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News Technology Healthcare

Healthcare IT can reduce hospitalizations, study reveals

By Jim Rowland
HIE can reduce the risk of ambulatory care for patients with chronic diseases.

Cutting back on hospitalizations is a win for healthcare if there's ever been one. In fact, reducing in-office visits is the crux of healthcare technologies like the patient portal and electronic health records. While many forecasters have set sights on 2030 as the deadline for such achievements, some facilities may already be there.

Communication is key
A new study published in the Journal of the American Board of Family Medicine examined the correlation between interspecialty communication and ambulatory care-sensitive conditions (ACSCs) such as diabetes, asthma, congestive heart disease and obstructive pulmonary disease. Hospitalization for these conditions can be avoided with effective outpatient care, according to FierceHealthIT.

Healthcare_IT_can_reduce_hospitalizations_study_reveals2.jpgPatients with chronic conditions can especially benefit from the portal.

Because appointments for chronic conditions run on a pay-per-visit scale, and patients sometimes need to see more than one specialist, interspecialty communication tends to be poor. With this conundrum in mind, the researchers analyzed a sample of 1,819 primary care physicians who responded to the Center for Studying Health System Change's Physician Survey.

"The most important takeaway is that healthcare technology can save lives."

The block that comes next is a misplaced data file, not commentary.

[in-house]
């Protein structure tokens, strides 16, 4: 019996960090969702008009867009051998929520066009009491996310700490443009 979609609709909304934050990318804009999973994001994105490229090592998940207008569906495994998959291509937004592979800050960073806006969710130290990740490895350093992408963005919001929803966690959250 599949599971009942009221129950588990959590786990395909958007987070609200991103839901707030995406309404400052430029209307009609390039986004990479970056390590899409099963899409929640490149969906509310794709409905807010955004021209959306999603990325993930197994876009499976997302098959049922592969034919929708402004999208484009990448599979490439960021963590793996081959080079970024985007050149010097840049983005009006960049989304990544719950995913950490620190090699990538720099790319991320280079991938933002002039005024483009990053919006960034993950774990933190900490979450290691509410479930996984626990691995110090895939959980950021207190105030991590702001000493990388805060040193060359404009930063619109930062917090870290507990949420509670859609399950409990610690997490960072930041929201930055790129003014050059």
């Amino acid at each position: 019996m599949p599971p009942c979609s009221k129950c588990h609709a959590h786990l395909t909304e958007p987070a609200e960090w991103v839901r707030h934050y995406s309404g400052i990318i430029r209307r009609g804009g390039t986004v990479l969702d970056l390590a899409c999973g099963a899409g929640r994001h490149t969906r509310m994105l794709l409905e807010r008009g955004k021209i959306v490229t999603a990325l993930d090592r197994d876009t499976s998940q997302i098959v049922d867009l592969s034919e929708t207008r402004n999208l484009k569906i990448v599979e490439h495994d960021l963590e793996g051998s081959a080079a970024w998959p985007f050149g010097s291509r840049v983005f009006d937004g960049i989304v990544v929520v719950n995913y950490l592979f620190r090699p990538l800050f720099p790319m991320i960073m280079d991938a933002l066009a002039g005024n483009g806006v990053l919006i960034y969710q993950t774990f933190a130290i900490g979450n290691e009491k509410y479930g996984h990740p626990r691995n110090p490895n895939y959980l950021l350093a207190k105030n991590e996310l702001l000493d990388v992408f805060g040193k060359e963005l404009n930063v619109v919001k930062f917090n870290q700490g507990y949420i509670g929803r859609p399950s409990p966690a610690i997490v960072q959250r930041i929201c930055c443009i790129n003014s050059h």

As stated in the study, the researchers also attached three years of Medicare claims with the responses. Then, they examined physician capabilities, use of care managers, participation in quality and performance measurement, use of patient registries and health information technology use. 

Results showed that better communication between primary care doctors and specialists was more likely to result in a reduced risk of avoidable hospitalizations for the patient. The connections between interspecialty communication and ACSC hospitalizations were intensified when HIT was used more frequently. 

Health IT can save lives
This study underscores the importance of doctor-to-doctor communication because it can ultimately lead to better treatment for chronic disease patients, resulting in fewer hospitalizations and subsequent bills. The most important takeaway is that healthcare technology can save lives. 

It's entirely possible that even with ambulatory assistance, a patient with a chronic condition like heart disease may not get the help that he or she needs in time, exacerbating the issue. On the ride to the hospital, a patient can have a second or third heart attack. 

Heart attack survivor Keith Lavender told Journal Scene about his brush with death. It all started when he was feeling ill while doing yard work. Things took a turn for the worse when he felt sharp pains in his chest - a common symptom of a heart attack. Lavender grabbed some Aspirin and called 911. As the source pointed, a well-conceived response system can save a person's life. However, good outpatient care that can reduce the risk of subsequent heart attacks is even better.

How to sign up for the portal
Physicians who'd like to implement healthcare technologies, and ones who already do, can complement their existing resources by signing up for the patient portal. It can improve doctor-to-doctor communication, save patients money and ultimately save lives. What are you waiting for?

Head to Healthjump.com to create a user name and password. Doctors can sign up here and patients may get started here. Once you have an account, you can connect with your doctor from virtually anywhere with Internet access. 

by Jim Rowland

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